A proposal to open a hard cider brewery in a former church in Gardiner is still up in the air after the Planning Board requested more details about the plan at its meeting Tuesday night.

The hard cider proposal is unique because it’s the first to use a new zoning ordinance that allows for a handful of commercial uses in some older buildings in residential neighborhoods. Councilors passed the change in June to help encourage development in older, nonresidential buildings stuck in the high-density residential zone.

The start-up cidery, Lost Orchard Brewing Co., wants to use the former congregational church on Church Street to make the cider and eventually offer tastings to the public in the former sanctuary hall. The building, which was built in 1843, is bordered by houses on its two sides and back. Another church, First Baptist Church of Gardiner, is on the other side of the street a little up the hill.

The Planning Board is scheduled to meet again at 5 p.m., Monday, July 28. It’s expected to offer its recommendation to City Council on whether the proposal fits the qualifications of the adaptive reuse overlay district and what changes to the zoning rules are needed.

Councilors, who will ultimately decide whether to approve the plan, will likely discuss it at their Aug. 6 meeting.

A few nearby residents have said they are concerned about a brewery opening in the church, but part of the additional information requested by the board will include details of the potential impact on the neighborhood and what can be done to reduce the effects of the new business.


Nate Mitchell, 84, who lives on the other side of Church Street from the proposed site, said he doesn’t understand why a hard cider brewery would be allowed in a residential area, and he thinks it would be a travesty to put it there.

“I’m very concerned about the tranquility of the neighborhood,” Mitchell told the board.

In a phone interview Wednesday, Mitchell said he’s concerned the business would disrupt the peace and quiet of the neighborhood. There are other buildings in the city that would make more sense, he said.

“It would no longer be a residential neighborhood with a brewery right in the middle of it. It doesn’t fit. Period,” Mitchell said.

But David Boucher, who founded the company with Kristina Nugent, said the business wouldn’t disrupt the neighborhood. He plans to operate Monday through Friday during normal business hours. The increased traffic to the business would be less than what the building attracted as an active church, Boucher said.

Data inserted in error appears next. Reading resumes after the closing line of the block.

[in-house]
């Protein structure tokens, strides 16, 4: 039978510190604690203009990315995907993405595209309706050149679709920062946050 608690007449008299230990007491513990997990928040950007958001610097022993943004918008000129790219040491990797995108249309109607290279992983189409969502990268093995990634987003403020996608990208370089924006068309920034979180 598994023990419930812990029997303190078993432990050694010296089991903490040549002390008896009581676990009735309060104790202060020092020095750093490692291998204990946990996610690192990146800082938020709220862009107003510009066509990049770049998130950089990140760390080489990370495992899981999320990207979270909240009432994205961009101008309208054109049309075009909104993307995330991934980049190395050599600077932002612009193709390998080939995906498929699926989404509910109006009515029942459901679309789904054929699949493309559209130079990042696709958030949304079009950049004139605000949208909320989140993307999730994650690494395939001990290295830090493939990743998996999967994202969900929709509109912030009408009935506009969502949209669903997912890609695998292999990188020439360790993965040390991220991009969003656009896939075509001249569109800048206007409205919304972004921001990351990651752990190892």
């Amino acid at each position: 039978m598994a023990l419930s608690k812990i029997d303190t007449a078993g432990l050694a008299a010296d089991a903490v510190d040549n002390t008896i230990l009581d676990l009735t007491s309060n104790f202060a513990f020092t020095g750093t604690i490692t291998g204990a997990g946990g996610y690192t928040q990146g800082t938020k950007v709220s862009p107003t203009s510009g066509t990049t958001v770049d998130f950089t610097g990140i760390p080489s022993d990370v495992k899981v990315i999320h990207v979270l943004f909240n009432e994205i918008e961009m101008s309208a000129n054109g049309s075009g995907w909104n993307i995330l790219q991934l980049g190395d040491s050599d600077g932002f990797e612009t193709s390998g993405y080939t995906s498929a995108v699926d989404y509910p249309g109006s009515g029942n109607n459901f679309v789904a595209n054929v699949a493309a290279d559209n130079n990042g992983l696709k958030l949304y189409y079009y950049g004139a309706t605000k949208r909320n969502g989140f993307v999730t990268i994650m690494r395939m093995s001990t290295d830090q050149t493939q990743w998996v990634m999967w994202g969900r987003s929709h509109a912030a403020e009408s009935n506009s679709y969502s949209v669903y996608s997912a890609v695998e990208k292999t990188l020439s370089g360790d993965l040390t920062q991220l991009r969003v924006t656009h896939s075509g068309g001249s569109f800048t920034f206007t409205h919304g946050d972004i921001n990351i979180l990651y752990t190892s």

“There’s nothing in the nature of what we’re doing that should have any bit of negative impact on the neighborhood,” he said. “We’re coming to this community to become part of it. Granted, we’re doing business in the community, but it’s going to help everything.”


Another nearby resident, Hannah Gregory, submitted a letter to the Planning Board with concerns about the proposal. Gregory, of School Street, wrote she wasn’t sure she and her husband would have bought their house if a brewery had been directly behind it, but at the meeting she said their concerns were settled after speaking with Boucher about his plan.

Boucher said he and Nugent, both of New Harbor, signed a purchase-and-sale agreement to buy the property from the church for $100,000 if the city approves their plan. Part of the reason for choosing the church is because Boucher wants to restore it as a historical rehabilitation project, he said.

If all goes as planned, Boucher said he hopes to have the first batch of cider ready in time for apple season this fall. Maine Apple Company in Monmouth will provide the cider, he said.

The company will distribute to stores once it begins producing cider, Boucher said. They plan to locate the three 1,000-gallon tanks in a room in the back of the church and reinforce the floor to hold the weight.

While the Planning Board will review the more technical aspects of the plan, the City Council will consider whether reuse of the church will benefit the public and the city and if that wouldn’t happen if the property is developed under the current residential district restrictions.

The new zoning process can be used only for buildings that are no longer economically viable or physically suitable for uses allowed in the districts in which they’re located. Finding a way to allow the repurposing of these types of buildings in residential districts is included as an action item in the city’s proposed comprehensive plan, which councilors were scheduled to review for the first time at their meeting Wednesday.


Nate Rudy, director of economic and community development for the city, said councilors need to decide whether a new use outweighs any impact or perceived impact on the surrounding neighborhood.

“It stands to reason that in some cases there may be some minor impact in the (neighborhoods), but the real question is, is the impact worth making the accommodation to attract the business,” Rudy said, “and that’s going to be made on a case-by-case basis.”

Paul Koenig — 621-5663

[email protected]

Twitter: @paul_koenig

Only subscribers are eligible to post comments. Please subscribe or login first for digital access. Here’s why.

Use the form below to reset your password. When you've submitted your account email, we will send an email with a reset code.